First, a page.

• Of course it took them 20 years but millimeter wave technology is making it’s way into the airports finally (Page 117). Read this section carefully and think about the time to implementation, the changes in the equipment that occurred, and the barriers. What are the barriers to information security? What are the similar technologies are currently unavailable because of similar barriers for the information security environment?
  • Look at the recommendations (page 23). Are these consistent with other recommendations we’ve seen?



  • Minimize changes to government oversight and regulation. Several of the infra- structures have a long history of government regulation, with a clear legislative man- date and a record of success. We consciously avoided proposing significant changes in regulation.
  • Build on that which exists. It will be easier and faster to implement, more effective, and more likely to be accepted than creating something new.
  • Depend on voluntary cooperation. Partnerships between industry and government will be more effective and efficient than legislation or regulation.
  • Start with the owners and operators. They have a strong economic stake in protecting their assets and maximizing customer satisfaction. They understand the infrastructures and have experience in responding to outages.
  • Practice continuous improvement. Take action in affordable increments. There is no “magic bullet” solution. Aim not only to protect the infrastructures, but also to enhance them.
  • Coordinate security with maintenance and upgrades. Security should be incorporated in planned maintenance and scheduled upgrades.
  • Promote government leadership by example. Government-owned facilities should be among the first to adopt best practices, active risk management, and improved security planning.


  • The totality of the information saturation and scope of the outage data quickly overwhelms the cursory viewer. We’ve talked about information saturation before. Looking at the graphic (page 29) “Coincidence or attack” the reality starts to set in. Now imagine coordinating this with your enterprise information security program.
  • See the information pyramid (page 30) and think about this. If the previous graphic (Page 29) is true and this is the result found in figure 6. Think back to the discussion on intelligence as a lossy system.  Is there any possible way to capture the bulk of information risks, threats, and vulnerabilities regardless of recommendations? Depending on how you answer that several other elements rapidly become obvious.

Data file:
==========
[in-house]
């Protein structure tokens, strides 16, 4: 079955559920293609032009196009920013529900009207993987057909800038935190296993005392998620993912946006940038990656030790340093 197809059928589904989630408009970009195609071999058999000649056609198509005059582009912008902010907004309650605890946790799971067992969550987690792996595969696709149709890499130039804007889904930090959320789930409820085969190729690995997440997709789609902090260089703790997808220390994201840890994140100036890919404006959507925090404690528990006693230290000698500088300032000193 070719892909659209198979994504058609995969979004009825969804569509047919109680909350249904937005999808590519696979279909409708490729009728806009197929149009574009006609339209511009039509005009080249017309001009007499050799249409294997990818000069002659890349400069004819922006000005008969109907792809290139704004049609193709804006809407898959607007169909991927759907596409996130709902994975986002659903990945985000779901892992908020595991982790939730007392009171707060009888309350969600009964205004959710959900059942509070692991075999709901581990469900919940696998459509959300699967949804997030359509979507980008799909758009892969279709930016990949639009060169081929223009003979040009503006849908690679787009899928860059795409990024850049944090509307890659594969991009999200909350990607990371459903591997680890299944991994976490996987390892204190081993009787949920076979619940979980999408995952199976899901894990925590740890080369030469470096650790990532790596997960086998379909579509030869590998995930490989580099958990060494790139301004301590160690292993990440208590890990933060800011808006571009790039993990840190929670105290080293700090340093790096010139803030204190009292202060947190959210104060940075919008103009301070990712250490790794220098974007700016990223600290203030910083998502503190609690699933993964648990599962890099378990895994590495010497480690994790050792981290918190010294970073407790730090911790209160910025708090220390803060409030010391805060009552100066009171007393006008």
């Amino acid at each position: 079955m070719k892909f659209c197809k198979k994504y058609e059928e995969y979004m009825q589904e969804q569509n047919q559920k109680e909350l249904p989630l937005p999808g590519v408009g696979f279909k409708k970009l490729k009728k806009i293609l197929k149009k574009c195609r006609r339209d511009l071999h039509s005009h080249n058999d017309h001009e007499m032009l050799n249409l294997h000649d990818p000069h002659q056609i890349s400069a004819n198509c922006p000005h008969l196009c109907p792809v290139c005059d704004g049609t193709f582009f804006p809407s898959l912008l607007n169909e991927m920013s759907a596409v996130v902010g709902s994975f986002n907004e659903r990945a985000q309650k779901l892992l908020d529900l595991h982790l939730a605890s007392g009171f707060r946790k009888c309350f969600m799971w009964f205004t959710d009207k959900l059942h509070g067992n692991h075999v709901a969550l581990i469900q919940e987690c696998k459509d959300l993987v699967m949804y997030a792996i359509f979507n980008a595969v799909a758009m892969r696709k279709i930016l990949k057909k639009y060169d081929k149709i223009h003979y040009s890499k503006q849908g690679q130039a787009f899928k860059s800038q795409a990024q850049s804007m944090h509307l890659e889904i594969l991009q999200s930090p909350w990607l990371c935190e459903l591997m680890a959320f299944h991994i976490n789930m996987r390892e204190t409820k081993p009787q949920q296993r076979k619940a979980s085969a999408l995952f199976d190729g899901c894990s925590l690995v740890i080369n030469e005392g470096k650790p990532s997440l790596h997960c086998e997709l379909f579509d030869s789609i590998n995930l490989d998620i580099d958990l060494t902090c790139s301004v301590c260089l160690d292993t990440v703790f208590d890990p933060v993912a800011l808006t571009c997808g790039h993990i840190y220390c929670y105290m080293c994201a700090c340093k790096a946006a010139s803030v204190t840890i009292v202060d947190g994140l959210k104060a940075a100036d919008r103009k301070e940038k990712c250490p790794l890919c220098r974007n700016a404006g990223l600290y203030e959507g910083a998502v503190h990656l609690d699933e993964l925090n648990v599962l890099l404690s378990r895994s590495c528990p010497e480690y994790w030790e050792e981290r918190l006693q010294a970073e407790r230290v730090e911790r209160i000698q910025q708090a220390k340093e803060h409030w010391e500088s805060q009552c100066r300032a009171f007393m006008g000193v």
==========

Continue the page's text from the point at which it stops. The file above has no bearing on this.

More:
• To answer the warning and notification requirements a suggestion is made on structure. In corporations we often try to mirror government organizations to make sure processes are aligned with regulations. Think about mirroring this (page 50):
  • An Office of National Infrastructure Assurance in the White House to serve as the focal point for infrastructure assurance.
  • A National Infrastructure Assurance Council of prominent infrastructure corporate leaders, representatives of state and local government, and Cabinet officers to address infrastructure assurance policy issues and make appropriate recommendations to the President.
  • An Infrastructure Assurance Support Office to provide functional support and management of the federal organizations involved in infrastructure assurance, as well as providing direct assistance to the public and private sector partnership effort.
  • A federal Lead Agency for each sector to take the initiative in bringing together the owners and operators to create a means for sharing information that is acceptable to all.
  • A Sector Infrastructure Assurance Coordinator for each infrastructure to function as a “clearing house,” organizing information sharing activities, protecting the information provided by each participant, and acting as a channel for information to, and from, the government.
  • An Information Sharing and Analysis Center consisting of government and industry representatives working together to receive information from all sources, analyze it to draw conclusions about what is happening within the infrastructures, and appropriately inform government and private sector users.
  • A Warning Center designed to provide operational warning of a physical or cyber at- tack on the infrastructures.